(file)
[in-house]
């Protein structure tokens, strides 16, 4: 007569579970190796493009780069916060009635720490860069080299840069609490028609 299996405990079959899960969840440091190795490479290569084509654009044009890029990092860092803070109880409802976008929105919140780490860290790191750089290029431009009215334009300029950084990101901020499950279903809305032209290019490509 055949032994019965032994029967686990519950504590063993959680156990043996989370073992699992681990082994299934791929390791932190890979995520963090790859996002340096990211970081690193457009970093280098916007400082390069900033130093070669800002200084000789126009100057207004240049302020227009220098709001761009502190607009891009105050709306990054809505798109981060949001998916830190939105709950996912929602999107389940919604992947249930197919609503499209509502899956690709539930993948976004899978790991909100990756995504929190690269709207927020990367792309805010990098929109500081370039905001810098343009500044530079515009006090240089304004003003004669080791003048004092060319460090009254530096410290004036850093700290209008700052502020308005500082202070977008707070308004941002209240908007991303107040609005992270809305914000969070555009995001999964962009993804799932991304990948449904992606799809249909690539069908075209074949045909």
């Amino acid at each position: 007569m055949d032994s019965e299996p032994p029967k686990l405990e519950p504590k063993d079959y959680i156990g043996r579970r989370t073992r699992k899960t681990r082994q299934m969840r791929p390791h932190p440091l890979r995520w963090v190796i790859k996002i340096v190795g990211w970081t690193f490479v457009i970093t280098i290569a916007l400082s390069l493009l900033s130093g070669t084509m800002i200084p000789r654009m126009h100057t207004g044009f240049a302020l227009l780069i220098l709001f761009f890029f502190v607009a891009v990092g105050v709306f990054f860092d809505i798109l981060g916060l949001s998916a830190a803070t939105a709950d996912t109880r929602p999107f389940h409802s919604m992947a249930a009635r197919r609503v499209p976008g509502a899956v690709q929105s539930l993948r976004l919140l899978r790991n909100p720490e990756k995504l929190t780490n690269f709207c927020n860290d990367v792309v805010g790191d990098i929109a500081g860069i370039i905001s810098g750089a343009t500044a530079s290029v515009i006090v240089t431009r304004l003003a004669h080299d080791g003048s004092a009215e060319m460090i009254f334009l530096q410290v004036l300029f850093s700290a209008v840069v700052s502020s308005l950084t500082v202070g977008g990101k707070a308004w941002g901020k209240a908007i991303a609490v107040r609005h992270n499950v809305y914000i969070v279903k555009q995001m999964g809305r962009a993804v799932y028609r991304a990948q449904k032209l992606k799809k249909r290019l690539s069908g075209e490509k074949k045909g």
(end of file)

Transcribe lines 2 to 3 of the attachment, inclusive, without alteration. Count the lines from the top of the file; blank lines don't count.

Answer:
């Protein structure tokens, strides 16, 4: 007569579970190796493009780069916060009635720490860069080299840069609490028609 299996405990079959899960969840440091190795490479290569084509654009044009890029990092860092803070109880409802976008929105919140780490860290790191750089290029431009009215334009300029950084990101901020499950279903809305032209290019490509 055949032994019965032994029967686990519950504590063993959680156990043996989370073992699992681990082994299934791929390791932190890979995520963090790859996002340096990211970081690193457009970093280098916007400082390069900033130093070669800002200084000789126009100057207004240049302020227009220098709001761009502190607009891009105050709306990054809505798109981060949001998916830190939105709950996912929602999107389940919604992947249930197919609503499209509502899956690709539930993948976004899978790991909100990756995504929190690269709207927020990367792309805010990098929109500081370039905001810098343009500044530079515009006090240089304004003003004669080791003048004092060319460090009254530096410290004036850093700290209008700052502020308005500082202070977008707070308004941002209240908007991303107040609005992270809305914000969070555009995001999964962009993804799932991304990948449904992606799809249909690539069908075209074949045909």
């Amino acid at each position: 007569m055949d032994s019965e299996p032994p029967k686990l405990e519950p504590k063993d079959y959680i156990g043996r579970r989370t073992r699992k899960t681990r082994q299934m969840r791929p390791h932190p440091l890979r995520w963090v190796i790859k996002i340096v190795g990211w970081t690193f490479v457009i970093t280098i290569a916007l400082s390069l493009l900033s130093g070669t084509m800002i200084p000789r654009m126009h100057t207004g044009f240049a302020l227009l780069i220098l709001f761009f890029f502190v607009a891009v990092g105050v709306f990054f860092d809505i798109l981060g916060l949001s998916a830190a803070t939105a709950d996912t109880r929602p999107f389940h409802s919604m992947a249930a009635r197919r609503v499209p976008g509502a899956v690709q929105s539930l993948r976004l919140l899978r790991n909100p720490e990756k995504l929190t780490n690269f709207c927020n860290d990367v792309v805010g790191d990098i929109a500081g860069i370039i905001s810098g750089a343009t500044a530079s290029v515009i006090v240089t431009r304004l003003a004669h080299d080791g003048s004092a009215e060319m460090i009254f334009l530096q410290v004036l300029f850093s700290a209008v840069v700052s502020s308005l950084t500082v202070g977008g990101k707070a308004w941002g901020k209240a908007i991303a609490v107040r609005h992270n499950v809305y914000i969070v279903k555009q995001m999964g809305r962009a993804v799932y028609r991304a990948q449904k032209l992606k799809k249909r290019l690539s069908g075209e490509k074949k045909g």